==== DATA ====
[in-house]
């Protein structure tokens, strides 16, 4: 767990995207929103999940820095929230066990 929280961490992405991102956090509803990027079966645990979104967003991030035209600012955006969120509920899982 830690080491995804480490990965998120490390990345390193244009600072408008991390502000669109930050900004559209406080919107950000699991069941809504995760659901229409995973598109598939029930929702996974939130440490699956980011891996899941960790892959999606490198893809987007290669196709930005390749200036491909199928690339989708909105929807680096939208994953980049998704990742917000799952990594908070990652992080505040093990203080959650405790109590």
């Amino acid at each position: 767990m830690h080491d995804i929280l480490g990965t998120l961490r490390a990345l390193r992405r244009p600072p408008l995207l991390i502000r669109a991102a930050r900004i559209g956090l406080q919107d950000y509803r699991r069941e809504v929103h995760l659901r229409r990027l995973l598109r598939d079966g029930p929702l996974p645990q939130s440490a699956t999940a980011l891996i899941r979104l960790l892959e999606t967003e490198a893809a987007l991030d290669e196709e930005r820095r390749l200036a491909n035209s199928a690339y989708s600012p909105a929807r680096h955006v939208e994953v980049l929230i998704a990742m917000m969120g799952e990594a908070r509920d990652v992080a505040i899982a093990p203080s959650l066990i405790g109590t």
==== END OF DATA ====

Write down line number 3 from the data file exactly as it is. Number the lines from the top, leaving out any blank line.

């Amino acid at each position: 767990m830690h080491d995804i929280l480490g990965t998120l961490r490390a990345l390193r992405r244009p600072p408008l995207l991390i502000r669109a991102a930050r900004i559209g956090l406080q919107d950000y509803r699991r069941e809504v929103h995760l659901r229409r990027l995973l598109r598939d079966g029930p929702l996974p645990q939130s440490a699956t999940a980011l891996i899941r979104l960790l892959e999606t967003e490198a893809a987007l991030d290669e196709e930005r820095r390749l200036a491909n035209s199928a690339y989708s600012p909105a929807r680096h955006v939208e994953v980049l929230i998704a990742m917000m969120g799952e990594a908070r509920d990652v992080a505040i899982a093990p203080s959650l066990i405790g109590t």